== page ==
Bisulfite pulping was a widely used industrial method for pretreating woody biomass for papermaking industries. In 1867, Benjamin Chew Tilghman invented the use of calcium bisulfite to pulp wood [3, 4]. The first commercial sulfite process for sulfite pulp production was built in 1874 in Bergvik, Sweden [5]. Due to its effectiveness in lignin sulfonation and lignin removal from wood, bisulfite or sulfite pulping has been used for almost 14 decades in the papermaking industry. In addition, spent sulfite pulping liquor is rich in hemicellulose sugars, such as arabinose, galactose, mannose and xylose. However, the spent sulfite liquor also contains some glucose. Spent sulfite liquor has been a source of hemicellulosic sugar for renewable biofuel fermentation, as demonstrated by Tembec for over two decades [6].

Sulfite pulping sludge has been found highly digestible by enzymes and suitable for producing lignocellulosic ethanol [79]. The cost that goes into producing a bleached sulfite pulp, however, is high compared to the price of the sugar that it could replace. Conventional bisulfite pulping time is as long as 6–10 hours [10], and the calcium bisulfite usage is about 31–35% on wood, equivalent to 9.7–10.9 total combined SO2 on wood [11]. Zhu et al. [12] introduced a sulfite pretreatment to overcome recalcitrance of lignocellulose (SPORL) where the effective pretreatment was conducted at a higher temperature of 180°C for 30 minutes with 8–10% bisulfite and 1.8–3.7% sulfuric acid on wood. Faster pretreatment time, a bisulfite charge much less than that of bleachable grade bisulfite pulping, and avoiding bleaching and related unit operations downstream makes the cost of pretreatment more consistent with what can be a cost-effective replacement for sugar.

In this paper, we introduce CLE Sugar, which begins with a mild bisulfite pretreatment and results in a high yield pretreated feedstock that enables enzymatic hydrolysis of even recalcitrant feedstocks such as softwood. It is operated at time and temperature conditions intermediate between SPORL and conventional bisulfite pulping times, uses less than half the bisulfite chemical as bisulfite pulping, and avoids the addition of any other acid. Thus, the mild bisulfite step lowers the cost of producing highly enzymatically digestible biomass and for subsequent lignocellulosic sugar production.

Results

Biomass feedstocks

The carbohydrate compositions of softwood chips (un-debarked Loblolly pine chips), hardwood chips (debarked maple chips) and switchgrass (Alamo variety) were analyzed. Table 1 below summarizes the carbohydrate composition of the biomass used. The carbohydrate composition of each biomass was determined by converting the polymeric sugars in the feedstock into monomeric sugars such as glucose, xylose, mannose, arabinose and galactose. Results in Table 1 show the original polymeric sugar composition of the biomass. The total polymeric sugar composition for un-debarked Loblolly pine chips, debarked maple chips and switchgrass samples used in the current study was 51.8%, 58.6% and 59.5%, respectively.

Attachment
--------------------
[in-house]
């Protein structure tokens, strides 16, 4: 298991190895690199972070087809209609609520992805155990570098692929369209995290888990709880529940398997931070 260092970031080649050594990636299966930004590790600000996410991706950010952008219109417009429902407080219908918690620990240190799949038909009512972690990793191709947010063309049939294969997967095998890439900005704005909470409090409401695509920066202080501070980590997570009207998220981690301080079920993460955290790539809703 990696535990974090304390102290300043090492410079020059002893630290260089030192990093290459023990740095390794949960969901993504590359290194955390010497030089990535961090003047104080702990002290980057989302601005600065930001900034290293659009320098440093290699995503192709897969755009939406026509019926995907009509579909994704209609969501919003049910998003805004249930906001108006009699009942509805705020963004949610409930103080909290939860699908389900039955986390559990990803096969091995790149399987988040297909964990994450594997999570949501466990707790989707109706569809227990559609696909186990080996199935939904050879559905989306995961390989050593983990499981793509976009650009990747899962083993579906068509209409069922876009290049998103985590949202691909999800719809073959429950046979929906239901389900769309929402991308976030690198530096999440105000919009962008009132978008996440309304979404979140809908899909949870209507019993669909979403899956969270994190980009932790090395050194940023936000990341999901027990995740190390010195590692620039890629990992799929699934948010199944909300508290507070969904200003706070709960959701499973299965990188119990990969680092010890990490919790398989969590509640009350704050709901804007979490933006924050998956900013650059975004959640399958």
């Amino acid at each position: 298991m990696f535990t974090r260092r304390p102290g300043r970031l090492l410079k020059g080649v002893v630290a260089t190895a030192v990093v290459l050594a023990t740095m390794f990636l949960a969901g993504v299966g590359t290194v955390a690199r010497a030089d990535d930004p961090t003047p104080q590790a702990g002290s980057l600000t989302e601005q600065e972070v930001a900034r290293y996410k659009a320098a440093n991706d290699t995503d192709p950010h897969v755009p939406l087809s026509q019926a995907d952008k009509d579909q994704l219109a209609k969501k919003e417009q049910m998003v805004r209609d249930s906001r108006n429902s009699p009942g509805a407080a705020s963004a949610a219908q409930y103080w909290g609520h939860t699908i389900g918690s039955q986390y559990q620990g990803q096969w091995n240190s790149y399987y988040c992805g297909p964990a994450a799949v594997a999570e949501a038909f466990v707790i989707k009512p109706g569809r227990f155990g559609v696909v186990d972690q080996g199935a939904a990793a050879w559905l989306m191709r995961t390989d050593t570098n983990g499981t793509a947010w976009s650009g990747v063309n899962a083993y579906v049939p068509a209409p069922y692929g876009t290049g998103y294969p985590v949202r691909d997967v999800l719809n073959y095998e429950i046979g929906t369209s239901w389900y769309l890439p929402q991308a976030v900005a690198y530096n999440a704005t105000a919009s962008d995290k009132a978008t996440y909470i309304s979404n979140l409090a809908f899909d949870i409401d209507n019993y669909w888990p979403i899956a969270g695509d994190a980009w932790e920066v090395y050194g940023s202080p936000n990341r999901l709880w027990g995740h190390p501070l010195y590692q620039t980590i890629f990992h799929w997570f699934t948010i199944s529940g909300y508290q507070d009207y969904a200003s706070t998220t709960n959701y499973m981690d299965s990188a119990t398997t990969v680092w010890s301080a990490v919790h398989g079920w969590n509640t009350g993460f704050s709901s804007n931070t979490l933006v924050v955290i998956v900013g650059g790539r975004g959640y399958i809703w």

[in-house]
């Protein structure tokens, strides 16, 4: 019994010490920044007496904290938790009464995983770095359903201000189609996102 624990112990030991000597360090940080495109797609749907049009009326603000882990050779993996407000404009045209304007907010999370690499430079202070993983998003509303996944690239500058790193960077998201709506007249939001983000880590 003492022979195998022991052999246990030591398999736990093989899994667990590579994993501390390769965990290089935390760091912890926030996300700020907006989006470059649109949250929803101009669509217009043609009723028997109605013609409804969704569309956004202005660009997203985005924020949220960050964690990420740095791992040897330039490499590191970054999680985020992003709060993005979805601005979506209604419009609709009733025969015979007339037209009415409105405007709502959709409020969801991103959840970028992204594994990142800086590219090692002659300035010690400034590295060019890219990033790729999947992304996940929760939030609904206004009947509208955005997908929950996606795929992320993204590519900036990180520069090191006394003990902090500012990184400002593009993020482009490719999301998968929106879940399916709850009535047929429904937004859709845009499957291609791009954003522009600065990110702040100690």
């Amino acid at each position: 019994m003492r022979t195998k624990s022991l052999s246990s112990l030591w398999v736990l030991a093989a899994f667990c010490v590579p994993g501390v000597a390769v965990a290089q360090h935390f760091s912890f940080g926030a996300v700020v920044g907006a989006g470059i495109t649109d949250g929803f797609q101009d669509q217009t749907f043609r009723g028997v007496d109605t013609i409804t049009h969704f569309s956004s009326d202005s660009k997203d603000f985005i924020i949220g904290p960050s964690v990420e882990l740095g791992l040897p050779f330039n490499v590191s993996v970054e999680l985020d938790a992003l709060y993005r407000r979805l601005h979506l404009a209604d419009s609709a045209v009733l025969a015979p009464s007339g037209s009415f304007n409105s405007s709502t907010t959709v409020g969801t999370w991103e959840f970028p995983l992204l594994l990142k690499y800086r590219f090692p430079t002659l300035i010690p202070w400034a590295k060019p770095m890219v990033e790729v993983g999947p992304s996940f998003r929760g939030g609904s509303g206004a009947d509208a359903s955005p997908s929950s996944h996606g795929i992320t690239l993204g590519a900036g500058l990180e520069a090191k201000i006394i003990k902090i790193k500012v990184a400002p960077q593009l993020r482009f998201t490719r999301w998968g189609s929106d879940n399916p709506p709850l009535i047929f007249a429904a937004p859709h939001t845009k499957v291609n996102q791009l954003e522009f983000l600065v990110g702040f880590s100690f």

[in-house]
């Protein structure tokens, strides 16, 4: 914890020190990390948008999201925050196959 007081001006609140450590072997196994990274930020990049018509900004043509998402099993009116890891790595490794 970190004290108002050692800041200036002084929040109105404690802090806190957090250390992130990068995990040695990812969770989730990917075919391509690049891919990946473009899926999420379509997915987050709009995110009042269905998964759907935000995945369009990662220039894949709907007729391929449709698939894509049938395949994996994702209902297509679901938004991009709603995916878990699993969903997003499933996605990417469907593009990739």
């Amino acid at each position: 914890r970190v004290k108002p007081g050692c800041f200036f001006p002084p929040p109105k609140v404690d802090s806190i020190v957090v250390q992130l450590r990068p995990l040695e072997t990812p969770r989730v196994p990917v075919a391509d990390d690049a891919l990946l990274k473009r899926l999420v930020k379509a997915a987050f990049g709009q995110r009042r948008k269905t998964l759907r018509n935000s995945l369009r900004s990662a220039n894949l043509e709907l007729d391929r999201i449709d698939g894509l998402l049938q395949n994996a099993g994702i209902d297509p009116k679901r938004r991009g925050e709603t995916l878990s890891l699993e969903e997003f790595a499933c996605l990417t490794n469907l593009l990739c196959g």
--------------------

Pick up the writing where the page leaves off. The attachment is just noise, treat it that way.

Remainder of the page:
Table 1

Biomass carbohydrate composition

Polymer sugar on biomass

Softwood un-debarked loblolly pine chips (21A)

Hardwood debarked maple chips (22A)

Switchgrass Alamo variety (25A)

Arabinan (%)

1.89

0.51

3.30

Galactan (%)

3.01

0.47

1.04

Glucan (%)

33.2

41.1

33.2

Xylan (%)

5.90

14.3

21.7

Mannan (%)

7.81

2.17

0.22

Total (%)

51.8

58.6

59.5

The wood chips were re-chipped with a Bearcat garden chipper with a 1.91 cm screen to obtain smaller size chips. 3-mm round-hole fines were removed to avoid circulation problems in a 28.3-liter pilot pretreatment reactor. The resulting wood chip size distribution for the softwood chips was 24% “pin size” chips (passes a 7 mm round hole screen, retained on a 3 mm round hole screen), and 76% “accept size” chips (retained on a 7 mm round hole screen). All softwood chips were less than 8 mm thickness. The lengths of the re-chipped chips ranged approximately from 20 to 40 mm.

Pretreatment

A few biomass feedstocks, including un-debarked Loblolly pine chips, debarked maple chips, and Alamo switchgrass were pretreated in the pilot digester with the mild bisulfite pretreatment method as described in the method section. Table 2 shows the pretreated biomass yield and prehydrolysate amount after the pretreatment. Due to the mild bisulfite pretreatment condition, a high biomass yield was obtained at 74.9%, 69.3%, and 81.6%, respectively for un-debarked Loblolly pine chips, debarked maple chips, and switchgrass. The prehydrolysate has a reducing sugar titer around 2.6–3.7% that is mostly hemicellulose sugars. The prehydrolysate sugars account for 15, 18, and 11% of the biomass sugar, respectively for un-debarked Loblolly pine chips, debarked maple chips and switchgrass. In the pretreatment chemistry and mild conditions, the furan compound formation was 1.29% of biomass feedstock for Loblolly pine and 1.10% for maple, as shown in Table 3.